I like the simplicity, weatherproofing, and light weight of top loading packs, and I don’t mind climbing through the top of the pack to get to my gear. I do appreciate the central zipper, however, and use it often throughout the day. If I was designing the pack, I think I might opt for a side-access zipper like on the Mystery Ranch Metcalf (or my Blackjack ski pack LINK) because it strikes me as a little more convenient, but I think the two styles generally function pretty similarly. I have had no issues with the zipper failing despite putting some serious pressure on it a few times when trying to close up the pack.
The most useful accessory I’ve found for the Stone Glacier packs is the removable hip belt pockets. While sometimes it’s nice to have a clean hip belt without pockets, I prefer to have them available on both long trips and on day trips for quick access to snacks and small devices. They are easy to attach and use, and are relatively lightweight.
Another accessory that I’ve used for several trips is the Access Pocket. It’s a 900 cubic inch pocket that attaches onto the back of the pack using the existing compression straps. I’ve found that it’s sometimes nice to have a little extra room on the outside of the pack, but that it makes it harder to access the main zipper and probably not worth the extra weight and hassle.
Cirque 6200 vs Sky 7400 and other “Krux Frame” Packs
If I was purchasing a new pack right now for multisport adventures that might involve carrying heavy loads, I would lean heavily toward purchasing another Stone Glacier pack. The hardest decision would be between the Cirque with its sewn-on bag and the Sky series, which offers a similar style of bag — but the bag is detachable and modular from the frame.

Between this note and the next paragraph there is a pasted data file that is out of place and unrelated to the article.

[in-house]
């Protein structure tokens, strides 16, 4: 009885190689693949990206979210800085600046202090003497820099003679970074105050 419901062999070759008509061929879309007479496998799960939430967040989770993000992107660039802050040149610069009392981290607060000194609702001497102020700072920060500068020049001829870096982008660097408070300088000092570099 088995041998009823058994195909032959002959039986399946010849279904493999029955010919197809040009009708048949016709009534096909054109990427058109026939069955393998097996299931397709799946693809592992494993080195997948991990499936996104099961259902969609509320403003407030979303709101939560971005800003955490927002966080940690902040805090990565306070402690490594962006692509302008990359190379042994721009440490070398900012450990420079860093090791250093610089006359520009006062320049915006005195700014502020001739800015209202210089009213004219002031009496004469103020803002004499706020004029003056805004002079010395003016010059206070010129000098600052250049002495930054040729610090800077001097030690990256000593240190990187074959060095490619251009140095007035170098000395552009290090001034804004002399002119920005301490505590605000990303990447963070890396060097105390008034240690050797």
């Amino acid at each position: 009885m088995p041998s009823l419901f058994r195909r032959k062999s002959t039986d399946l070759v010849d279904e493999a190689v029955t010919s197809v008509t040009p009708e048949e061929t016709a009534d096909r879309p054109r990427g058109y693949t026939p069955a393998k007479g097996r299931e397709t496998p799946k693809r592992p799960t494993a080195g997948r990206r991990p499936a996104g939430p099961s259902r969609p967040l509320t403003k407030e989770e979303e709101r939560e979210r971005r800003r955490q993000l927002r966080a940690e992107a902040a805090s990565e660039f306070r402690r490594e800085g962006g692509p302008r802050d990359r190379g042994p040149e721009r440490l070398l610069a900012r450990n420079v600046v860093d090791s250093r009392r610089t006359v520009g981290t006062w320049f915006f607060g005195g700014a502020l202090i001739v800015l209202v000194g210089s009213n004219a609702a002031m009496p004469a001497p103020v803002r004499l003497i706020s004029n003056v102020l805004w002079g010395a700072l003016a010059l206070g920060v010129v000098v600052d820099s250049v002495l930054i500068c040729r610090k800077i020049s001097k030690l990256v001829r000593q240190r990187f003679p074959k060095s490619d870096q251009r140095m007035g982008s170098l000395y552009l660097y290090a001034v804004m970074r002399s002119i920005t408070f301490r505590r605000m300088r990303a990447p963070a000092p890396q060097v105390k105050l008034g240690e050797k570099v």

While the Sky series packs do weigh a little more and don’t offer quite as secure of an attachment to the frame, they offer several benefits. First, it’s easy to swap your frame out between the different bags that Stone Glacier sells for different kinds of trips, or in case you somehow destroy your existing bag.
More importantly to me, being able to detach the main bag and install the “load shelf” opens up the ability to dramatically increase the carrying capacity of your pack.
This feature was initially designed to be used to cinch dense, heavy loads of meat close to the frame while carrying lighter camping gear in the main bag just behind the meat. While it certainly works great for that, it also works amazingly well for general expedition-style adventuring. I’ve used the load shelf on my Sky 7400 to keep my wet packraft, pfd, and drysuit cinched in close to my body and separated from my nice dry camping gear in my main pack.
I’ve also used it with a lightweight drybag (sold separately by Stone Glacier, but any drybag will work) to carry all of my heavy food and other heavy camping gear. This latter approach is beneficial both because it keeps the heavy stuff close to my body but it also makes it very convenient for me to drop a week’s worth of food and camping gear on a glacier in dry bag in one quick move, leaving my ski and glacier gear in my pack for some quick ski laps while on a traverse. I think it’s a super cool feature and worth a little extra weight depending on the kind of trips you take.
Stone Glacier is making lightweight backpacks that carry very heavy loads as well as any heavy-load carrying pack on the market. For going as light as possible on adventures that involve heavy loads of food, gear, or other toys, I haven’t tried or seen anything on the market that compares to the Stone Glacier packs. For more adaptability, I’d recommend going with one of their Sky series packs, but for a simple, secure, lightweight, big-load-hauler, the Cirgue 6200 is hard to beat.